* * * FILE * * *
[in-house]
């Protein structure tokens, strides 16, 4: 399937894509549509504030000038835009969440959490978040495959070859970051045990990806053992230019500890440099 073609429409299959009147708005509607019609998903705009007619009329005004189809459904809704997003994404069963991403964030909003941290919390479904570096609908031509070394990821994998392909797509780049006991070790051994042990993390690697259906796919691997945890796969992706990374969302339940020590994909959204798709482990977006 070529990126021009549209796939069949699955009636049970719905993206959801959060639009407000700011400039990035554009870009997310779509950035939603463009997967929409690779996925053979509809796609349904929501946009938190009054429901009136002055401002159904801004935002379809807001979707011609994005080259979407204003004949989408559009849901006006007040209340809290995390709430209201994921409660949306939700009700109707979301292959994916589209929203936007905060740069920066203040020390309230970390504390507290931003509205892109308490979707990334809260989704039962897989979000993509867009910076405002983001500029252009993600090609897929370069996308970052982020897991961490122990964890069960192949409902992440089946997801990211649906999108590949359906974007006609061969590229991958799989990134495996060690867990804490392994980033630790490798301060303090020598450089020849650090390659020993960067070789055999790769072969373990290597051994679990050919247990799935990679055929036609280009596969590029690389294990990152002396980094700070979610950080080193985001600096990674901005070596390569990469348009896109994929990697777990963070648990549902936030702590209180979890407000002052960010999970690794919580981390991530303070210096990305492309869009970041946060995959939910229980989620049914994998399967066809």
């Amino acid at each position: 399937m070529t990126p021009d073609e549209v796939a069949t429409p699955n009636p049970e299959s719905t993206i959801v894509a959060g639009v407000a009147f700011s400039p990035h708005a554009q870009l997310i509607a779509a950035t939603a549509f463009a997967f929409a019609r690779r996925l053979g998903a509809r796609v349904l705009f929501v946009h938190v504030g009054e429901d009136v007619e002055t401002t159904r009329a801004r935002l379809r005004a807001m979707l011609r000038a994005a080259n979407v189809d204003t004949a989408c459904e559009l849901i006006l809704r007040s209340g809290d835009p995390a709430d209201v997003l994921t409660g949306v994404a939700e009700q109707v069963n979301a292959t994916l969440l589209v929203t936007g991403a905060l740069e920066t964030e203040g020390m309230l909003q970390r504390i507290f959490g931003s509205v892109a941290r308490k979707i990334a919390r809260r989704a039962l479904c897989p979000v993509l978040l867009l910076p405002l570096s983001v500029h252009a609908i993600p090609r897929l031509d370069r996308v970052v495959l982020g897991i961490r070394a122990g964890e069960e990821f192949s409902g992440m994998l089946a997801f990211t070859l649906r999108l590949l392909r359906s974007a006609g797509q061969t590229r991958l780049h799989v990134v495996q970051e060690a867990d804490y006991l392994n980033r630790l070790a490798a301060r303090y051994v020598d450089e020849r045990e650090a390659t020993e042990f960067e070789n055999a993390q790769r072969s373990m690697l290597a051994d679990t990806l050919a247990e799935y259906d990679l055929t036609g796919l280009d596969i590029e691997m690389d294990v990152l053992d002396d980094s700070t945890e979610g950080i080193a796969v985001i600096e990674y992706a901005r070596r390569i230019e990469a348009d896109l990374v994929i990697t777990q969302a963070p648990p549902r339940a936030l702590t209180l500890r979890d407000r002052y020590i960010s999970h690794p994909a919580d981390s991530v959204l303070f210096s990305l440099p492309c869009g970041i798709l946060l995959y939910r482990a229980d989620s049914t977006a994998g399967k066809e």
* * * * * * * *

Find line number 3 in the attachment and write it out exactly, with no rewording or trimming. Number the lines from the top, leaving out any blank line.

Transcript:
């Amino acid at each position: 399937m070529t990126p021009d073609e549209v796939a069949t429409p699955n009636p049970e299959s719905t993206i959801v894509a959060g639009v407000a009147f700011s400039p990035h708005a554009q870009l997310i509607a779509a950035t939603a549509f463009a997967f929409a019609r690779r996925l053979g998903a509809r796609v349904l705009f929501v946009h938190v504030g009054e429901d009136v007619e002055t401002t159904r009329a801004r935002l379809r005004a807001m979707l011609r000038a994005a080259n979407v189809d204003t004949a989408c459904e559009l849901i006006l809704r007040s209340g809290d835009p995390a709430d209201v997003l994921t409660g949306v994404a939700e009700q109707v069963n979301a292959t994916l969440l589209v929203t936007g991403a905060l740069e920066t964030e203040g020390m309230l909003q970390r504390i507290f959490g931003s509205v892109a941290r308490k979707i990334a919390r809260r989704a039962l479904c897989p979000v993509l978040l867009l910076p405002l570096s983001v500029h252009a609908i993600p090609r897929l031509d370069r996308v970052v495959l982020g897991i961490r070394a122990g964890e069960e990821f192949s409902g992440m994998l089946a997801f990211t070859l649906r999108l590949l392909r359906s974007a006609g797509q061969t590229r991958l780049h799989v990134v495996q970051e060690a867990d804490y006991l392994n980033r630790l070790a490798a301060r303090y051994v020598d450089e020849r045990e650090a390659t020993e042990f960067e070789n055999a993390q790769r072969s373990m690697l290597a051994d679990t990806l050919a247990e799935y259906d990679l055929t036609g796919l280009d596969i590029e691997m690389d294990v990152l053992d002396d980094s700070t945890e979610g950080i080193a796969v985001i600096e990674y992706a901005r070596r390569i230019e990469a348009d896109l990374v994929i990697t777990q969302a963070p648990p549902r339940a936030l702590t209180l500890r979890d407000r002052y020590i960010s999970h690794p994909a919580d981390s991530v959204l303070f210096s990305l440099p492309c869009g970041i798709l946060l995959y939910r482990a229980d989620s049914t977006a994998g399967k066809e």